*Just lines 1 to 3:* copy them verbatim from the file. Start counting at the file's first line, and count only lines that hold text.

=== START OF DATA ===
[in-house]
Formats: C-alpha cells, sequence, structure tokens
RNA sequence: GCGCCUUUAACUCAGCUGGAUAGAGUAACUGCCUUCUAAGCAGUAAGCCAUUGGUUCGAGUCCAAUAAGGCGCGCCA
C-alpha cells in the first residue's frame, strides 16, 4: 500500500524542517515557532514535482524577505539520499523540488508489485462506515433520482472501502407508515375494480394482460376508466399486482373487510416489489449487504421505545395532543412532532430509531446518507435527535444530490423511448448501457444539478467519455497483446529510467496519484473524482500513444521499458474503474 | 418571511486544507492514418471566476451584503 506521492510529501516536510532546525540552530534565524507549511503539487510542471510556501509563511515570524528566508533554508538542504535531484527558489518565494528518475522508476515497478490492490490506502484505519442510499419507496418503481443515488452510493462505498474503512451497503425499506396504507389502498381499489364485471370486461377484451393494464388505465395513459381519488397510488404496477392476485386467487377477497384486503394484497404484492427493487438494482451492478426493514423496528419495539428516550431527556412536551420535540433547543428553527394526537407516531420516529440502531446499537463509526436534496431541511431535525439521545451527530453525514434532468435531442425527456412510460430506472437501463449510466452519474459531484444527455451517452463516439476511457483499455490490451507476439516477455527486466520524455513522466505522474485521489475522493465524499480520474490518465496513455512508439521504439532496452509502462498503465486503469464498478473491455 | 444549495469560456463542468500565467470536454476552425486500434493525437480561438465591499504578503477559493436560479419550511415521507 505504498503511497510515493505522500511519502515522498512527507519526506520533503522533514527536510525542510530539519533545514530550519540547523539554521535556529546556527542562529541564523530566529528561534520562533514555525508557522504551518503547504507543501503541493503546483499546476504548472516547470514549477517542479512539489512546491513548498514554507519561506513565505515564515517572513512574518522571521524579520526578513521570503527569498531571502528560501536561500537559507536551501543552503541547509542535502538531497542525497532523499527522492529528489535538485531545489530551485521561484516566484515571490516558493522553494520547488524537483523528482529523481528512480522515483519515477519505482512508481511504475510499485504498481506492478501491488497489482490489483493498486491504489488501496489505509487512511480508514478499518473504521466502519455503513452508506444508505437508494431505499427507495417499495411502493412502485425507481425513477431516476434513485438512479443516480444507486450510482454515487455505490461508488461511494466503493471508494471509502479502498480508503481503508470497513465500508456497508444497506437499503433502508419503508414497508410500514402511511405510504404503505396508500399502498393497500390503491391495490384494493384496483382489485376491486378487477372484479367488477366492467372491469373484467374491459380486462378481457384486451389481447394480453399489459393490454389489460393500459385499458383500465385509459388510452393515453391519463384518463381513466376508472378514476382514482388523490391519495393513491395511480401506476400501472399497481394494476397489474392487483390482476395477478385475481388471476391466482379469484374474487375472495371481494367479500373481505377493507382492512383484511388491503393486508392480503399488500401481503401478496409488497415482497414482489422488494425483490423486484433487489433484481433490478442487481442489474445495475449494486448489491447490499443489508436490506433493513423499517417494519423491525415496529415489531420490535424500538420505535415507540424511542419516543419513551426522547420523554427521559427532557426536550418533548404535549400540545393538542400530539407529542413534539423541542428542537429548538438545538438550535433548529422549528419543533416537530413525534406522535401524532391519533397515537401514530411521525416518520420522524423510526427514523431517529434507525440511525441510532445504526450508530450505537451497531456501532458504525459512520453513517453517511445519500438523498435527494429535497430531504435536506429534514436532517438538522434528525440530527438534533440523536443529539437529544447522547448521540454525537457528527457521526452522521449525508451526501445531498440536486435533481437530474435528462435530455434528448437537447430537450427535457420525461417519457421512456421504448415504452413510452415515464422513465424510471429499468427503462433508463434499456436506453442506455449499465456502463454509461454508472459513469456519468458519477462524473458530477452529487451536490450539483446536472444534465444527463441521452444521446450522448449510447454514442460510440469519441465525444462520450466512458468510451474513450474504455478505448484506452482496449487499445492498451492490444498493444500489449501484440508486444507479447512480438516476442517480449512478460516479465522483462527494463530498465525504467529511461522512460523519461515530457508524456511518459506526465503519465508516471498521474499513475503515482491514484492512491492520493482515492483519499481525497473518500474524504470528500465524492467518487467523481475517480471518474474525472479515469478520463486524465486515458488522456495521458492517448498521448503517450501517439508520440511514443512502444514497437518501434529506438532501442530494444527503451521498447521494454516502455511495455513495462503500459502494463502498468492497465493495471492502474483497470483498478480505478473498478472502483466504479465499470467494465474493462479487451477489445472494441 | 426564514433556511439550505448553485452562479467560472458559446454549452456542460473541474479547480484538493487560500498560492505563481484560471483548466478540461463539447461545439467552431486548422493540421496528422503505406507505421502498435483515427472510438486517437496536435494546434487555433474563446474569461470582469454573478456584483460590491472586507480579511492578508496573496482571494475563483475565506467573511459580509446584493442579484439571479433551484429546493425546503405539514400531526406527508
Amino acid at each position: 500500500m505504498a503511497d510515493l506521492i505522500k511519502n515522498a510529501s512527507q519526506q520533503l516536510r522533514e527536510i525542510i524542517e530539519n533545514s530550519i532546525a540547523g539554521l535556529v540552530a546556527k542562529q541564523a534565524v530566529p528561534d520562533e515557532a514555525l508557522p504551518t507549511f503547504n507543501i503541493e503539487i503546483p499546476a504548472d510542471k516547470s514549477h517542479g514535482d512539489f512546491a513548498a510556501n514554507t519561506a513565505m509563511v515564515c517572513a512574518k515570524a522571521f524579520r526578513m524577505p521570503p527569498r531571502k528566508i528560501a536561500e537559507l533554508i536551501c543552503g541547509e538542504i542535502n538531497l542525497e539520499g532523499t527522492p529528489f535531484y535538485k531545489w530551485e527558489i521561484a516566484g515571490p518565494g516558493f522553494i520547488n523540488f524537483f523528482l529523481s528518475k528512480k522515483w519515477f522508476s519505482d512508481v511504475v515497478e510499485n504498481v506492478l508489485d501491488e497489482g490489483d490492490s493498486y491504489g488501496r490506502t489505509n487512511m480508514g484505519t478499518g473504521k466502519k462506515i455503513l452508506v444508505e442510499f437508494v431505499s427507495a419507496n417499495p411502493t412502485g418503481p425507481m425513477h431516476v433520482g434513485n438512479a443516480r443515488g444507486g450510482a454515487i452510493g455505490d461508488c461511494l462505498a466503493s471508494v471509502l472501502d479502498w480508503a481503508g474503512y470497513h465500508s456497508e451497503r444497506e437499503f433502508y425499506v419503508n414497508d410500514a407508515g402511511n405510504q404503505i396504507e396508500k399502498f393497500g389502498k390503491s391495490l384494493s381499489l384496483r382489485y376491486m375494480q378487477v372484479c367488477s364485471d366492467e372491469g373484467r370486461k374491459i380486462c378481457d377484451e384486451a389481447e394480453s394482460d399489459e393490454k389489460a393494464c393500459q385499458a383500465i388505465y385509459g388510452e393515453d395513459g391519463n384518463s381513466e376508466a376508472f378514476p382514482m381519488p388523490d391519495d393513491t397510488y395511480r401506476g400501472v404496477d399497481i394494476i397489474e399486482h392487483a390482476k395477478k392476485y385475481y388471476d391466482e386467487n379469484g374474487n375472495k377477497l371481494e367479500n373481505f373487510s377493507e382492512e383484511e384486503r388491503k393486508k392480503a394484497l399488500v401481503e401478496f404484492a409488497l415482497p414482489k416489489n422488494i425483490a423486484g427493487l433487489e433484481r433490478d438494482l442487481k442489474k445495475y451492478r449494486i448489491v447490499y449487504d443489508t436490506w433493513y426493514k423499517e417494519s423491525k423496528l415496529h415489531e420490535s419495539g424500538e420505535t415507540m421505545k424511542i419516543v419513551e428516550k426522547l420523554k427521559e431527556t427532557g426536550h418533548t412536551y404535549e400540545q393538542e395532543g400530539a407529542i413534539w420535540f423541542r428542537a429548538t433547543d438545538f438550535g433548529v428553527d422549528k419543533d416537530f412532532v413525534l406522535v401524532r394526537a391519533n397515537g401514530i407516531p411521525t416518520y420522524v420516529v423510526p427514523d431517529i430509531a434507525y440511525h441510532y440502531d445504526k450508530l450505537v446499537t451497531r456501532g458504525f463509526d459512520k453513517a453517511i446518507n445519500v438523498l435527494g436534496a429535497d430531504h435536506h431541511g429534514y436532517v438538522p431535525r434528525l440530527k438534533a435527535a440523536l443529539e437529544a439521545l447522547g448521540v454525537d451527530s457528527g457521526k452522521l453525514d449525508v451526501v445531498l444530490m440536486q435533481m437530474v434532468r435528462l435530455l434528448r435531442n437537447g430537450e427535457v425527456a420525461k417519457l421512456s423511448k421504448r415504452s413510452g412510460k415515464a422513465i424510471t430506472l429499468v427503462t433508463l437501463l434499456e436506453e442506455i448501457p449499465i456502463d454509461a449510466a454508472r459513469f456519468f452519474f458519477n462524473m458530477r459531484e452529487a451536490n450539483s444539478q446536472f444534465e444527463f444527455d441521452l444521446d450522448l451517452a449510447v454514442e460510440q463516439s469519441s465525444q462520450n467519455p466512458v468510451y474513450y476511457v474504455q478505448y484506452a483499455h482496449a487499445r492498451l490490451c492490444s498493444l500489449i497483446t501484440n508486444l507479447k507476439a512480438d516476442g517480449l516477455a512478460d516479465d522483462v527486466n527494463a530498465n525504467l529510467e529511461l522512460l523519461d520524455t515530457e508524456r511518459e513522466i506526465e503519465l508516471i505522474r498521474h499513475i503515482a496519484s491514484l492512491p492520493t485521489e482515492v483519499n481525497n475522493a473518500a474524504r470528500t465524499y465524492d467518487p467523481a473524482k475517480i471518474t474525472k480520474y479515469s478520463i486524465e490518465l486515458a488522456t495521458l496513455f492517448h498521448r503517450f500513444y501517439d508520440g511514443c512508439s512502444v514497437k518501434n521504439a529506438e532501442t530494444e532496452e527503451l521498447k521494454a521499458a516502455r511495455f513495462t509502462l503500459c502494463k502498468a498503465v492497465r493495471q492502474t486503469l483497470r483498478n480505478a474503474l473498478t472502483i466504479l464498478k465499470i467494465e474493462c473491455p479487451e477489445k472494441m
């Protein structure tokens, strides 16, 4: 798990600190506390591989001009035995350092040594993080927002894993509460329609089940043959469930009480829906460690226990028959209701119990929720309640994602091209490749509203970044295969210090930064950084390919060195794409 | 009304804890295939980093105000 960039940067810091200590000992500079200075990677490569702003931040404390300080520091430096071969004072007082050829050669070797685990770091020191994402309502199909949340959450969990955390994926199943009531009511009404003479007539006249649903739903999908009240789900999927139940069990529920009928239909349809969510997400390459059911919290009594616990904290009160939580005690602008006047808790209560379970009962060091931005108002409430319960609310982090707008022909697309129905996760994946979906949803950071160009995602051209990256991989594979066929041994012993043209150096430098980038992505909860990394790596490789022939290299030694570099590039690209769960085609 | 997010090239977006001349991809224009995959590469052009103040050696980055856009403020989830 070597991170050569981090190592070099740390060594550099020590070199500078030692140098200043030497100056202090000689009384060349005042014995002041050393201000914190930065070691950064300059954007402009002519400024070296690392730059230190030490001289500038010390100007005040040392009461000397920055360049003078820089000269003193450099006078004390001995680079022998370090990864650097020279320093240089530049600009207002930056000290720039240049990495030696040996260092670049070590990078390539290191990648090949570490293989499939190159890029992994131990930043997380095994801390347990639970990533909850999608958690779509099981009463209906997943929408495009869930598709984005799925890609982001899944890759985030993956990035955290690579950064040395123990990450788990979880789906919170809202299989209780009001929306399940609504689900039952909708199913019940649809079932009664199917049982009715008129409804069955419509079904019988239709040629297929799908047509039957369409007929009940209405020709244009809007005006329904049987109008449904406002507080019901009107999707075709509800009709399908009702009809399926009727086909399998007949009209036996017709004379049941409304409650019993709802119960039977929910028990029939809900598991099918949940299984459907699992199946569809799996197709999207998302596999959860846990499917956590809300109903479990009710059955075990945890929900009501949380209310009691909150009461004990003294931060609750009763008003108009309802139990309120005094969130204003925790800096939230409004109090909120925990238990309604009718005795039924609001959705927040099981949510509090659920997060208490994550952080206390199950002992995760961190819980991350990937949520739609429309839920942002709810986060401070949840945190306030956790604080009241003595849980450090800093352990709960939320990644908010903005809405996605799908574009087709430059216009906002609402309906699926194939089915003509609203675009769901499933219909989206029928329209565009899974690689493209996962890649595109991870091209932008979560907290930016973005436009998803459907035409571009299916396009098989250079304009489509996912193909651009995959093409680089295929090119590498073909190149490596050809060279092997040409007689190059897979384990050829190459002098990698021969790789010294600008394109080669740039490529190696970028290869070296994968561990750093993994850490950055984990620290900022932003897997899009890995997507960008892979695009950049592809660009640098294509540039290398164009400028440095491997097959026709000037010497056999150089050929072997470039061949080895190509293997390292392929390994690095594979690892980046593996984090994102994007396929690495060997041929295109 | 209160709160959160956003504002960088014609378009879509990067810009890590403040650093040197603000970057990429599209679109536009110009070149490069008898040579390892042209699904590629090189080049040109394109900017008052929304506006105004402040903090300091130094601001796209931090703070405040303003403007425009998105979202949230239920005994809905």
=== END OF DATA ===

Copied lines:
[in-house]
Formats: C-alpha cells, sequence, structure tokens
RNA sequence: GCGCCUUUAACUCAGCUGGAUAGAGUAACUGCCUUCUAAGCAGUAAGCCAUUGGUUCGAGUCCAAUAAGGCGCGCCA